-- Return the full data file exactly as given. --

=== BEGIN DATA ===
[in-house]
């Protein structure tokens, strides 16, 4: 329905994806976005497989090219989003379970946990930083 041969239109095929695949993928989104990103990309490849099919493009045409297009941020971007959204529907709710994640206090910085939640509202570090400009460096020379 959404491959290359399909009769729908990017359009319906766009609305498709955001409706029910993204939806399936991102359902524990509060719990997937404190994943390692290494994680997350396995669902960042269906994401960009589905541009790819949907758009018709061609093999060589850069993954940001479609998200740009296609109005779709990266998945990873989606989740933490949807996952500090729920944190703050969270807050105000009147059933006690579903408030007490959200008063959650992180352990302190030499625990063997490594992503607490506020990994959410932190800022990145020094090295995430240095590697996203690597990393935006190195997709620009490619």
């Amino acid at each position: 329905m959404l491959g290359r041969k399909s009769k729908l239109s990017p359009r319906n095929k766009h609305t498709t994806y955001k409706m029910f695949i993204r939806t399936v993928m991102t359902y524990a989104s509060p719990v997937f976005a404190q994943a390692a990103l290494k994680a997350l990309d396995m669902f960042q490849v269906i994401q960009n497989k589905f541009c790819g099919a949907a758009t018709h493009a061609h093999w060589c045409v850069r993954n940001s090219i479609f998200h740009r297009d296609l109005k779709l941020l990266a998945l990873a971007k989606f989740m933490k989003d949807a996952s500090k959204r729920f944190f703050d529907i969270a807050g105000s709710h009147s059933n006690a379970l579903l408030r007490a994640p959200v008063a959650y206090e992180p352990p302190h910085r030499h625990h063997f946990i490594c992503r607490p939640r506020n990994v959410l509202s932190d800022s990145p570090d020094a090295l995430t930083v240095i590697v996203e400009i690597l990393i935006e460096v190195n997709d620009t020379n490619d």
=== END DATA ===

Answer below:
[in-house]
């Protein structure tokens, strides 16, 4: 329905994806976005497989090219989003379970946990930083 041969239109095929695949993928989104990103990309490849099919493009045409297009941020971007959204529907709710994640206090910085939640509202570090400009460096020379 959404491959290359399909009769729908990017359009319906766009609305498709955001409706029910993204939806399936991102359902524990509060719990997937404190994943390692290494994680997350396995669902960042269906994401960009589905541009790819949907758009018709061609093999060589850069993954940001479609998200740009296609109005779709990266998945990873989606989740933490949807996952500090729920944190703050969270807050105000009147059933006690579903408030007490959200008063959650992180352990302190030499625990063997490594992503607490506020990994959410932190800022990145020094090295995430240095590697996203690597990393935006190195997709620009490619």
């Amino acid at each position: 329905m959404l491959g290359r041969k399909s009769k729908l239109s990017p359009r319906n095929k766009h609305t498709t994806y955001k409706m029910f695949i993204r939806t399936v993928m991102t359902y524990a989104s509060p719990v997937f976005a404190q994943a390692a990103l290494k994680a997350l990309d396995m669902f960042q490849v269906i994401q960009n497989k589905f541009c790819g099919a949907a758009t018709h493009a061609h093999w060589c045409v850069r993954n940001s090219i479609f998200h740009r297009d296609l109005k779709l941020l990266a998945l990873a971007k989606f989740m933490k989003d949807a996952s500090k959204r729920f944190f703050d529907i969270a807050g105000s709710h009147s059933n006690a379970l579903l408030r007490a994640p959200v008063a959650y206090e992180p352990p302190h910085r030499h625990h063997f946990i490594c992503r607490p939640r506020n990994v959410l509202s932190d800022s990145p570090d020094a090295l995430t930083v240095i590697v996203e400009i690597l990393i935006e460096v190195n997709d620009t020379n490619d």